It was a complete fiasco by any standards. The controversial government test designed to assess teachers’ knowledge – and make them pay for it – collapsed in ignominious scenes yesterday (December 18), with union bosses now calling for the resignation of education minister Nuno Crato (pictured).
The secretary general of teachers’ union Fenprof told Correio da Manhã newspaper today that Crato “has no conditions whatsoever to continue heading-up education” in Portugal.
Mário Nogueira made his points after protests called by Fenprof stopped the test going ahead in at least 40 schools up and down the country.
President of the National Association of Teachers, César Israel Paulo, told the newspaper: “No teacher wants to do the test.”
He was also extremely critical of the government decision to send riot police in to secure schools where the test was being held. “We are not terrorists,” he said.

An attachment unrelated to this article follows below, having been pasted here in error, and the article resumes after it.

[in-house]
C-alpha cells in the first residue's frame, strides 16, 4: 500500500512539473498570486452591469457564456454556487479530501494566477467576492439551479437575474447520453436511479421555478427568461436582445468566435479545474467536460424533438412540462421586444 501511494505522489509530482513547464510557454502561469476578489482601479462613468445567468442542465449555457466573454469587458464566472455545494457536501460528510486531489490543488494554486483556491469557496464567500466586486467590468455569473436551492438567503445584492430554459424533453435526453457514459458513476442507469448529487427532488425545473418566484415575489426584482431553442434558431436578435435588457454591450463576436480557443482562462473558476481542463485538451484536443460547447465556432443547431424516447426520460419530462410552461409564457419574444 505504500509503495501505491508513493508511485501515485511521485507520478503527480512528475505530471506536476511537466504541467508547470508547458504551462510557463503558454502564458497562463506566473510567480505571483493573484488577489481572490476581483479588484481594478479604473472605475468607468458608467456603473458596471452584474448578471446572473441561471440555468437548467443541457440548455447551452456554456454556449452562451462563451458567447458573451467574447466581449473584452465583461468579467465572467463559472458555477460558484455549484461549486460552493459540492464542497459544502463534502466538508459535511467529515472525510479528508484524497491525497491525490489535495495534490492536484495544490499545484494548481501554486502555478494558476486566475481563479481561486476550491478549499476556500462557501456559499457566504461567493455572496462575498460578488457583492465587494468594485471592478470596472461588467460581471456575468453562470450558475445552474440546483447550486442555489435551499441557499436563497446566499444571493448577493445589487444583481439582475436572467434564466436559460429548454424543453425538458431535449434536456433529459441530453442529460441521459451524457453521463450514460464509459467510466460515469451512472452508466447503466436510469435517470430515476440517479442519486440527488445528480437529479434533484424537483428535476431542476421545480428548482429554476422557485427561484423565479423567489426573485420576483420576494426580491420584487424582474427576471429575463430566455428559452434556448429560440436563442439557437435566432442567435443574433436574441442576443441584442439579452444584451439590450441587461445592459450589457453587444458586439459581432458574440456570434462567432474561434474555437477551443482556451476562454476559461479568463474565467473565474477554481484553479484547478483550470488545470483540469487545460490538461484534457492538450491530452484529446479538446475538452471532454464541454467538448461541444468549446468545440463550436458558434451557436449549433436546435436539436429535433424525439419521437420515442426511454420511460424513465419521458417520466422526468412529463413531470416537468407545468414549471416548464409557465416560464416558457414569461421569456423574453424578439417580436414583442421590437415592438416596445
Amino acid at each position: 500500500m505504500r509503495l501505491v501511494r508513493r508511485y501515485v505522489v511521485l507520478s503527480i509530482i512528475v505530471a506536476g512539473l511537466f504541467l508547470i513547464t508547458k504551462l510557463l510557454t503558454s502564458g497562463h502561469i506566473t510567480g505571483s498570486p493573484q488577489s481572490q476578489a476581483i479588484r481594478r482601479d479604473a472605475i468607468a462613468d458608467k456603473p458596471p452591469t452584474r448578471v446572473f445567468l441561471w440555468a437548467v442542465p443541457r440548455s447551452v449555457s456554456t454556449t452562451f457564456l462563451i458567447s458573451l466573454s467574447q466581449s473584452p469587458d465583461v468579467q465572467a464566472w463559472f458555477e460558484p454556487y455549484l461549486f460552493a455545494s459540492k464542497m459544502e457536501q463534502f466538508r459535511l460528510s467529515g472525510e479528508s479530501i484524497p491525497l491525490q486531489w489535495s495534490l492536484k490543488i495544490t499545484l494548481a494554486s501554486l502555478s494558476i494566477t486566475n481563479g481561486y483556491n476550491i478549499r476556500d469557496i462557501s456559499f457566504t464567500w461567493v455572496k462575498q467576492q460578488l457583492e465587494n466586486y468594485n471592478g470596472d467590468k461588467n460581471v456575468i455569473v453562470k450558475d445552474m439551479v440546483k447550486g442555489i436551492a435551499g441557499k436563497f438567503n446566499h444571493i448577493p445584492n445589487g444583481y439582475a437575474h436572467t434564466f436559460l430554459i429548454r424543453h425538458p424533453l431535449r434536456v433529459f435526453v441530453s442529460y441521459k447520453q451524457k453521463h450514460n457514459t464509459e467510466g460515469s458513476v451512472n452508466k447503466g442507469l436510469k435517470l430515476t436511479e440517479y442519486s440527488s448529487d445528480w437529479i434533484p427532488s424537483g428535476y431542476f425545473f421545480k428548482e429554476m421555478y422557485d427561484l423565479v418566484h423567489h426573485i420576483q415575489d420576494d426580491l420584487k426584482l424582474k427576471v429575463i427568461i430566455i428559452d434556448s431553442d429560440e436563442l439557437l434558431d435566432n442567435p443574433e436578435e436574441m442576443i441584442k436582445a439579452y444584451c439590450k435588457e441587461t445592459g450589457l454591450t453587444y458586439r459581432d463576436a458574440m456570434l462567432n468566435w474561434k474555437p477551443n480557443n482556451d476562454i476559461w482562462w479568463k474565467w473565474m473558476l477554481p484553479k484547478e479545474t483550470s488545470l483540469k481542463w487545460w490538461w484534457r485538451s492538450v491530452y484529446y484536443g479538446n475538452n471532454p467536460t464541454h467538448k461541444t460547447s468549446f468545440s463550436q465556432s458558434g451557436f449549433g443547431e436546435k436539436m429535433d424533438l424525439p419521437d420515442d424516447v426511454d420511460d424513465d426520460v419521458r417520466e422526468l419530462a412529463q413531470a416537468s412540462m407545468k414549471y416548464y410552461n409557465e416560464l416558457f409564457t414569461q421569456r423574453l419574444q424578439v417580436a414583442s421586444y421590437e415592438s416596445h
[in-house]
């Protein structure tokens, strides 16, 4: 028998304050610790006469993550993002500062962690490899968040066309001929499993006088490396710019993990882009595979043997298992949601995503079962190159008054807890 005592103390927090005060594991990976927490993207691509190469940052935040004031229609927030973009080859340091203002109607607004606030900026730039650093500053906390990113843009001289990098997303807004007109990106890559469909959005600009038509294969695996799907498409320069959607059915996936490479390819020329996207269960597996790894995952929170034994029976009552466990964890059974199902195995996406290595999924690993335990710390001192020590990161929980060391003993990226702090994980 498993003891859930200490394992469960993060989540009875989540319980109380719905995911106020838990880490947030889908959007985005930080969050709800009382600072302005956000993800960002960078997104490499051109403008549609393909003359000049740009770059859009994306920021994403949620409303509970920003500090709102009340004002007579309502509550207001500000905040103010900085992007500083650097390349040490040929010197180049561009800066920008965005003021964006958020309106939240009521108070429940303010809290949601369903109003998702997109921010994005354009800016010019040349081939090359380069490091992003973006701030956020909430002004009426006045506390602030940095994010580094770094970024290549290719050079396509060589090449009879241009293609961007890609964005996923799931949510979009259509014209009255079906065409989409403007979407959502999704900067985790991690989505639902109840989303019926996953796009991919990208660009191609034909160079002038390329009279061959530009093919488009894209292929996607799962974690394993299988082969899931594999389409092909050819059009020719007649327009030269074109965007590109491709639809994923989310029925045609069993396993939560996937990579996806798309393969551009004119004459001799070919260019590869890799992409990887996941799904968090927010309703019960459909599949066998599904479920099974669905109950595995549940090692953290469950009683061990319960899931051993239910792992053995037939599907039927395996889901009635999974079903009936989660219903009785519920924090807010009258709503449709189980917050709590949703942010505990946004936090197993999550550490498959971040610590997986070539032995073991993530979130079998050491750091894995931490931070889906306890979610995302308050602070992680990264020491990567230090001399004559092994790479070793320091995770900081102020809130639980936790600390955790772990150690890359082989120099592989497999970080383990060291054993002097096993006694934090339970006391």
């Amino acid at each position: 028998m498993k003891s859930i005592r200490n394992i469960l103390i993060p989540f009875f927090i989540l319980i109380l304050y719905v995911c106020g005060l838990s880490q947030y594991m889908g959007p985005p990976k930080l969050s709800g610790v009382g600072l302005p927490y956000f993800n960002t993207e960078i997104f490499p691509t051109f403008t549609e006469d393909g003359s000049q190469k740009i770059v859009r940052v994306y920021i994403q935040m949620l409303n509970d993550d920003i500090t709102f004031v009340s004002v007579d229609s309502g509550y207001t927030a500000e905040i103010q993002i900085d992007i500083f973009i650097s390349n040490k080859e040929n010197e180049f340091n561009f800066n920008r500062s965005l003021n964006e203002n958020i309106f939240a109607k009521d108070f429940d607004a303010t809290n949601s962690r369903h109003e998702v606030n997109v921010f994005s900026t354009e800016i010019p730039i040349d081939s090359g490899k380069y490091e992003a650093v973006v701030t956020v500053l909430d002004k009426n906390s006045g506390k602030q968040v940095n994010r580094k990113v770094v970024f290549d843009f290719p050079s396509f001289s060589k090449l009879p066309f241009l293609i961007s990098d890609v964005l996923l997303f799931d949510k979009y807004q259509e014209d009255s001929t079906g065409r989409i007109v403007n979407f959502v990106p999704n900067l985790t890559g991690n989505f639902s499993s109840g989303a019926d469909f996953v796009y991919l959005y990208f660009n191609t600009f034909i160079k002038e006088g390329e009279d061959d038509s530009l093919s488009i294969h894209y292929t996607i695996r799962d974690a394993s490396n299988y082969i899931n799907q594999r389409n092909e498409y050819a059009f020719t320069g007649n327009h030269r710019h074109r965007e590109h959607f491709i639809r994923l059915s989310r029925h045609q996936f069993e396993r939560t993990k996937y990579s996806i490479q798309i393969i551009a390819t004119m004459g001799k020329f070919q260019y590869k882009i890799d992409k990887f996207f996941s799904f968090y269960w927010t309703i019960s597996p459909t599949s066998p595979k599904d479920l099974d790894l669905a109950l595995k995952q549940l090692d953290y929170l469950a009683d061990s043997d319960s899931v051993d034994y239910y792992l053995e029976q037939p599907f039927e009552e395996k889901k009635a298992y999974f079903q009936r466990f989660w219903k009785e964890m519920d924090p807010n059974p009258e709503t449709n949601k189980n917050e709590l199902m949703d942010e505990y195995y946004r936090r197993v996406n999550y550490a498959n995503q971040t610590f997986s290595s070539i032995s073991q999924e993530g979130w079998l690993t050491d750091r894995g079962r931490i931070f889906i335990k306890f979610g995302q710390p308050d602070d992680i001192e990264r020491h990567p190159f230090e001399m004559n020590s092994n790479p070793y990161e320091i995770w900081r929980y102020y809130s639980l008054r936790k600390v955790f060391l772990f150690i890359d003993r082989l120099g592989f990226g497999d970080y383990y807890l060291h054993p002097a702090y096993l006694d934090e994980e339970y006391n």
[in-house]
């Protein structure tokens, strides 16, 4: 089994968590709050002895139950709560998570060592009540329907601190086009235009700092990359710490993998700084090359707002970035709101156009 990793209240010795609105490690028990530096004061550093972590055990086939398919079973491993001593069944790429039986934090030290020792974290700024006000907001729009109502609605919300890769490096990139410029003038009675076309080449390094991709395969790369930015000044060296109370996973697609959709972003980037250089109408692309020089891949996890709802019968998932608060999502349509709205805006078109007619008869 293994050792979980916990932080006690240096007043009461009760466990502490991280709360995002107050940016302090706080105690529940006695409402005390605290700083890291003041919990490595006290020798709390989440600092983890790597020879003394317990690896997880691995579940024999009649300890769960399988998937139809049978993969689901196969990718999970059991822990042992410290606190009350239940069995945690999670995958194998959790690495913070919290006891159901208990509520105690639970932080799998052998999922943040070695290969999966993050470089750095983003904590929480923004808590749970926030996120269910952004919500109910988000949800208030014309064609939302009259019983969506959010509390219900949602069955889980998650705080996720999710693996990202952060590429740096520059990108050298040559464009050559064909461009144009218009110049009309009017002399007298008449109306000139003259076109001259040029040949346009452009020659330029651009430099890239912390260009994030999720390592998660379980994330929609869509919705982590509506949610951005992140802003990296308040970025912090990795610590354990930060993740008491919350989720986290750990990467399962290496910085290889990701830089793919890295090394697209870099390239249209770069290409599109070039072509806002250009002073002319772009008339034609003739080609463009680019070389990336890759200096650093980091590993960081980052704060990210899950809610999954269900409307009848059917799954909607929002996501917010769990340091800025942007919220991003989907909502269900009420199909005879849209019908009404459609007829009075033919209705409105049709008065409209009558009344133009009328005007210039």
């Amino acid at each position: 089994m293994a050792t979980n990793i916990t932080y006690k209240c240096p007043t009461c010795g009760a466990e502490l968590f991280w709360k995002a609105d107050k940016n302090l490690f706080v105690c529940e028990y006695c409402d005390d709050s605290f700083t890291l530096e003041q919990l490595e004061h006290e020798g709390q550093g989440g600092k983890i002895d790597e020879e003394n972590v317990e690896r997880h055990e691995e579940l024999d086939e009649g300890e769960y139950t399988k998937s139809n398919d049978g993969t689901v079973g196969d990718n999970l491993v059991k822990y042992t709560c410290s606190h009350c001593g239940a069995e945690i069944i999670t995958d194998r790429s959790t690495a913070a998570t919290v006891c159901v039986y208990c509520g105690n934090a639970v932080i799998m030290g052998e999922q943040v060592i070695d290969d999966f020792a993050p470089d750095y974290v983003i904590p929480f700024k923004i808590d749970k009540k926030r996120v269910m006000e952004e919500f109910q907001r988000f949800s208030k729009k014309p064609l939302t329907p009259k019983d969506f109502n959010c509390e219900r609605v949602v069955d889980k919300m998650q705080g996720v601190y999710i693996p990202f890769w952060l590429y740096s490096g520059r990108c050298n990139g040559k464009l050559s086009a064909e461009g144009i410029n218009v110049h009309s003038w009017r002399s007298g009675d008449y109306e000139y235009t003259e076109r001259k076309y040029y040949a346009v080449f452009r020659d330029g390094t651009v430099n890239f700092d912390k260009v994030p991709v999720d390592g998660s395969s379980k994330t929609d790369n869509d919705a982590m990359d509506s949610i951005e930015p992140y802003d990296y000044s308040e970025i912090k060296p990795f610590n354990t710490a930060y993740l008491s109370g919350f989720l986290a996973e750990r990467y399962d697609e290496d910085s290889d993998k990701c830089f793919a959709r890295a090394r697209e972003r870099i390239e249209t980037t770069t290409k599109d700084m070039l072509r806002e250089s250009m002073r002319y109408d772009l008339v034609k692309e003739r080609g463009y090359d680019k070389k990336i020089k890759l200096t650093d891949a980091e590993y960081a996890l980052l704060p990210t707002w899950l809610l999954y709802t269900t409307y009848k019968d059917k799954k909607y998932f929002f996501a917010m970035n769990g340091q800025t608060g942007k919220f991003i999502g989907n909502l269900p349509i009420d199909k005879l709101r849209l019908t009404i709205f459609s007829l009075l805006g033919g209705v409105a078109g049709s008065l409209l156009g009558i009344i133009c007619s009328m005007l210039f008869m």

As critics mull over a day marked by protests, tears and frustrations, Público newspaper reports that an unrepentant Crato is now thinking of the next date for a re-run of the test.
At issue, the paper reports the Ministry of Education as saying, is “the right of parents and families to ensure the best teachers are chosen to teach”.
Teachers refute this line of thought, saying it is quite outrageous that trained professionals who have spent years getting a degree and teaching should be subjected to a random test of their knowledge – and be forced to pay for it.
Crato’s original plan was to have covered the entire profession – and would have swelled government coffers by around a million euros. A subsequent u-turn saw the test scaled back to cover only teachers with less than five years experience in the classroom.
Público newspaper report that the re-run of the test is now scheduled for January.